St. Mary’s Legacy Clinic’s village

Diocesan ministry bringing aboard partners to offer a full complement of health services for East Tennesseans

By Emily Booker

It’s often said, “It takes a village to raise a child.”

But the need for a village doesn’t stop after childhood. Most everyone needs a village. And St. Mary’s Legacy Clinic is applying that belief to its approach in providing health care to its patients.

Nurse takes temperature standing over patient.

Lindsay Cannon, a University of Tennessee nursing student, takes vitals of a St. Mary’s Legacy Clinic patient at the Decatur clinic site in November. (Emily Booker)

SMLC’s mission is to improve the lives of the medically underserved in the rural areas of East Tennessee. The mobile clinic travels out to rural areas of the region to provide health services to those who need them.

Over time, getting to know their patients and learning their needs, the staff and volunteers understood the gaps that still existed, and started seeking partner organizations that could also come to the clinic sites and provide further services that the clinic could not.

“We want to offer a village of health care,” Martin Vargas, the clinic’s executive director, said.

Mr. Vargas said the clinic was working with health-care and service organizations to coordinate on-site services to patients at their clinic sites.

“With these partners, we’re offering not just broader but deeper care,” he said.

The partners may vary depending on the specific needs of the patients at the different clinic sites and the time of the year.

The goal is to increase access to the level and breadth of care available to St. Mary’s Legacy Clinic patients at the rural clinic sites.

For example, at its clinic site in Decatur in Meigs County on Nov. 2, the clinic had several partners available offering further services and resources, including Chattanooga-based hospital CHI Memorial.

  • Lions Clubs International from Fairfield Glade offered vision and hearing tests. For those who needed glasses or hearing aids, the Lions will help with follow-up care in accessing free or low-cost options.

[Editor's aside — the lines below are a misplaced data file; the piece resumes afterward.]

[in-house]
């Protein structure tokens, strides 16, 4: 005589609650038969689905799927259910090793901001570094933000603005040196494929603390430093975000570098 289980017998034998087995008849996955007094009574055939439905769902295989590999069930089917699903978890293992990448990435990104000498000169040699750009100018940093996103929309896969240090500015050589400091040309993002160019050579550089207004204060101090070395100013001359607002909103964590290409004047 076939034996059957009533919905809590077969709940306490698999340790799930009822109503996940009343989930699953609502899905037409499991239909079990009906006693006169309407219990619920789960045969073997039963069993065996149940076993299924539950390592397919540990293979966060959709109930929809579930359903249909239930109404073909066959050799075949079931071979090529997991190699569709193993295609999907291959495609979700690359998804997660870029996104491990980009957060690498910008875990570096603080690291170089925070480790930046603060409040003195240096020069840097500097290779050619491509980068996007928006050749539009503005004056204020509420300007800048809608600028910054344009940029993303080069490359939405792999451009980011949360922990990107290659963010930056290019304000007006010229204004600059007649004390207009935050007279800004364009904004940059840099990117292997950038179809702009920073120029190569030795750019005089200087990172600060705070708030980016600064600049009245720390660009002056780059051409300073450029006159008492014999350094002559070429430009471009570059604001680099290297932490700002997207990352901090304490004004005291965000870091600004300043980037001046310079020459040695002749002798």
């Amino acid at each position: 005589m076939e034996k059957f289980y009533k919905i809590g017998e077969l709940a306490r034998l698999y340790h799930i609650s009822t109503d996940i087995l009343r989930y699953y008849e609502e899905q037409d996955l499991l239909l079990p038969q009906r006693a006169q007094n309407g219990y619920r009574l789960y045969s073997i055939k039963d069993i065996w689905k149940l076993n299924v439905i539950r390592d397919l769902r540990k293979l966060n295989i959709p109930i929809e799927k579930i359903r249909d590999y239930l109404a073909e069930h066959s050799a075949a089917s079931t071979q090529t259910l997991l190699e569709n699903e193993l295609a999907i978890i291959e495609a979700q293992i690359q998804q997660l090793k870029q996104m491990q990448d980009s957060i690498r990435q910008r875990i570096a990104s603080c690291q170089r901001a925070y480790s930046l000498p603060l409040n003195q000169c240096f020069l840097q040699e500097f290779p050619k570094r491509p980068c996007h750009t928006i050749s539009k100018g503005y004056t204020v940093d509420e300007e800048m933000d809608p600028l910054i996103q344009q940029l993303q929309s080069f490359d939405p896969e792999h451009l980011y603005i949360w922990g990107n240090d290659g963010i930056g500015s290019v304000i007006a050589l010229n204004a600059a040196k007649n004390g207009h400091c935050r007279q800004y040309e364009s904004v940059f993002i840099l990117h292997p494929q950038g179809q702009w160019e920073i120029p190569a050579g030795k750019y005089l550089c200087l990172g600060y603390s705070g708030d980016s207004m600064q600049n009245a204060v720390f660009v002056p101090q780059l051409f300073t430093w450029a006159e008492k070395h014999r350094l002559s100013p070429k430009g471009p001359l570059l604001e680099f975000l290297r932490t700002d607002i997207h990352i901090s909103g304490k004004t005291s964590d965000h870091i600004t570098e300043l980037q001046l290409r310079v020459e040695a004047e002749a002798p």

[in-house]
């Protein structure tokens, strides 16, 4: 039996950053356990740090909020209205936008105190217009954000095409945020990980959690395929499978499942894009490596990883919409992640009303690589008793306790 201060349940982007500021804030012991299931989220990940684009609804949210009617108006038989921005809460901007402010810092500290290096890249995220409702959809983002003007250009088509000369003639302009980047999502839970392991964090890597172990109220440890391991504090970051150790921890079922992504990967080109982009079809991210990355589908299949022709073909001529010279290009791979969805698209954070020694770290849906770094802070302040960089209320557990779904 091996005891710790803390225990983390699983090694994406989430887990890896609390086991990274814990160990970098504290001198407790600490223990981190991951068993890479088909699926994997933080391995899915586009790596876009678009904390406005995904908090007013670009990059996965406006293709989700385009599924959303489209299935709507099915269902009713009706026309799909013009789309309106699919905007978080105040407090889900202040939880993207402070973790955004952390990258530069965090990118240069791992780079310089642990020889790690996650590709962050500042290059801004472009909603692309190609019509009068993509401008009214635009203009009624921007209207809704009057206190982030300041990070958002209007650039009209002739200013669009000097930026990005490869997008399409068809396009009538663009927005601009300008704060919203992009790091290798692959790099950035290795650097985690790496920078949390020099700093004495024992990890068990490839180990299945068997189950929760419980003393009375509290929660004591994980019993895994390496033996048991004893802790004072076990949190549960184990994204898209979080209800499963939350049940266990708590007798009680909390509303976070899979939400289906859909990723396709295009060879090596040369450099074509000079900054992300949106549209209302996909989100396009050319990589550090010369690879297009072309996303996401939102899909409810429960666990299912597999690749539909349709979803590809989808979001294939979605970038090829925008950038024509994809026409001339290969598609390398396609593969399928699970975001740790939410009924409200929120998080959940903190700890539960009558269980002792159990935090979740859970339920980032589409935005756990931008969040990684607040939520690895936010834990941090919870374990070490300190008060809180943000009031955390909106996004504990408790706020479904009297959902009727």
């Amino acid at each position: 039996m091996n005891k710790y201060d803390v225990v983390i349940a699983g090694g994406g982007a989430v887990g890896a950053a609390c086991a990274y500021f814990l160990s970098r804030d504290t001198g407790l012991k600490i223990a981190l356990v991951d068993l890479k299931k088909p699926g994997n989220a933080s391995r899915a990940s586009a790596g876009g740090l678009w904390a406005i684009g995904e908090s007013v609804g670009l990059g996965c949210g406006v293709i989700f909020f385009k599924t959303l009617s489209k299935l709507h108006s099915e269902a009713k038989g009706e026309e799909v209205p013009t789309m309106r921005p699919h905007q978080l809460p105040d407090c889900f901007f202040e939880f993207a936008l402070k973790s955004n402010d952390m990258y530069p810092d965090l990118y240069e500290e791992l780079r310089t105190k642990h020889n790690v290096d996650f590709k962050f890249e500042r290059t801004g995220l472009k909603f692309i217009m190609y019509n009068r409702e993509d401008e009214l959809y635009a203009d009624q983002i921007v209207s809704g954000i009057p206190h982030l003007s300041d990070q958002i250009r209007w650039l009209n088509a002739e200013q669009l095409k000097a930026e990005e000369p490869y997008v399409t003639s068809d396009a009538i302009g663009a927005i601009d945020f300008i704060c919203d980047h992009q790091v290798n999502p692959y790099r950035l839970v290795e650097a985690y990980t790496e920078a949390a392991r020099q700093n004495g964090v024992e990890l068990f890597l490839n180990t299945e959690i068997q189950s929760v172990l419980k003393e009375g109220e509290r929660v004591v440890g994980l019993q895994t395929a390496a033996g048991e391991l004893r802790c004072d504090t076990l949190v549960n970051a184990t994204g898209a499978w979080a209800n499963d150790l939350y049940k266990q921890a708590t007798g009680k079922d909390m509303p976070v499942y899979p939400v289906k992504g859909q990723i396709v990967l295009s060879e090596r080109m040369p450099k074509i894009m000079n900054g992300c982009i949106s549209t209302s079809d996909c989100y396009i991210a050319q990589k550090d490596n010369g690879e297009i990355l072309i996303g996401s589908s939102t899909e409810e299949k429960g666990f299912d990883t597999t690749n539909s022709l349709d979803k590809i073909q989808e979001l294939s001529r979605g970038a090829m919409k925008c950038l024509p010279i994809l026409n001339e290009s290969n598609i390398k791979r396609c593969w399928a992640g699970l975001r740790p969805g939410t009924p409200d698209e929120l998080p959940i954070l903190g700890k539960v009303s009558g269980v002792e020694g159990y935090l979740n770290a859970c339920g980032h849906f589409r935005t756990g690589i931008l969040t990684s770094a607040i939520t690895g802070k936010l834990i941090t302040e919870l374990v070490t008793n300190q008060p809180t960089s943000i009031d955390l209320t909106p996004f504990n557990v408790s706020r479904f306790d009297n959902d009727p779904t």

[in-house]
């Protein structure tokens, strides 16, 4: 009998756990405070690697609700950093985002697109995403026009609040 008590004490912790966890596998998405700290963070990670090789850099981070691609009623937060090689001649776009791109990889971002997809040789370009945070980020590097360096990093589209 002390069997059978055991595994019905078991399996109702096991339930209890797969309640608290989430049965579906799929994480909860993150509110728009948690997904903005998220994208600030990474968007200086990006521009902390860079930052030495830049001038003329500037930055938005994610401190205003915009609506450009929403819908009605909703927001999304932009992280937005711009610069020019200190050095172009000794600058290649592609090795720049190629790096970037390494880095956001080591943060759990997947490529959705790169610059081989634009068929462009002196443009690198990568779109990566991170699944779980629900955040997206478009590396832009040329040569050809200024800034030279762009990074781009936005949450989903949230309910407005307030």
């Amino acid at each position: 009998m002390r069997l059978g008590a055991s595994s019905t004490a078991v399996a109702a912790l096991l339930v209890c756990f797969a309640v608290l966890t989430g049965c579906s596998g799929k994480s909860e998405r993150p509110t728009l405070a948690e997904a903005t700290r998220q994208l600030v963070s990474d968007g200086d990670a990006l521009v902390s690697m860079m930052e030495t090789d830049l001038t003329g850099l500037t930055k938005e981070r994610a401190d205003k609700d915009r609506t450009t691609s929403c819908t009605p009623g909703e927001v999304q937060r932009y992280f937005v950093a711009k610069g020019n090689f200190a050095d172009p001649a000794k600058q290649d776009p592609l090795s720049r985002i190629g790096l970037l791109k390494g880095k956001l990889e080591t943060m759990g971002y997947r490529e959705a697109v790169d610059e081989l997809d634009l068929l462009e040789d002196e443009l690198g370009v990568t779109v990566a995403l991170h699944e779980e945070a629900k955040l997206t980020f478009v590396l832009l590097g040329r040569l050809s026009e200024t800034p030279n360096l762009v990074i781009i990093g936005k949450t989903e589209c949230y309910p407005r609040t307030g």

• Helping Mamas from Knoxville provided diapers, baby clothes, and post-partum items. The baby supply bank works with partner agencies to distribute items for babies and mothers, including new car seats and breast pumps.
  • CHI Memorial’s lung coach clinic offered lung cancer screenings for smokers or others who qualified (over 40 or current/former smokers). The low-dose CT scan captures an image of the chest cavity, so this screening is known to have identified a number of other health issues, such as gallstones or thyroid masses.
  • CHI Memorial’s mobile mammogram clinic offered mammograms for women who qualified.
  • CEMPA from Chattanooga offered HIV and hepatitis C testing. They also provided at-home test kits.

All the partners offered their services free of cost to SMLC patients as well as health information and follow-up instruction.

Four people standing around eye screening machine.

SMLC executive director Martin Vargas, left, is with Mary Green, Dave Sias, and Fred Mundt, who are members of the Fairfield Glade Lions Club, at the Decatur clinic site. The Lions Club is partnering with the Legacy Clinic to provide vision and hearing screenings for Legacy Clinic patients. (Emily Booker)

This is all in addition to the health services offered by the SMLC itself.

Also at the November Decatur clinic, SMLC began distribution of its Share the Warmth program, offering winter weather clothing and blankets to anyone who needed them. The Share the Warmth program will be available at clinic sites throughout December and January.

SMLC also often coordinates with local health departments in winter months to make seasonal vaccines available on site for patients.

The site itself, located at the Decatur United Methodist Church, was formed through a partnership of the church and clinic.

Years ago, the church had looked into starting a mobile clinic for Meigs County, but the steep start-up costs prevented it from moving forward. But then Sister Mariana Koonce, RSM, the founding medical director of St. Mary’s Legacy Clinic, called, looking for a location that might host the newly established SMLC. The church jumped at the chance to help, and to this day, several members of the congregation volunteer with the clinic.

As more partners coordinate with SMLC, patients will be able to gain access to a number of health resources they often cannot—either due to distance, cost, or awareness.

More care, prevention, and resources will lead to a healthier life. So, if it takes a village to care for one another, SMLC is going to build a village.

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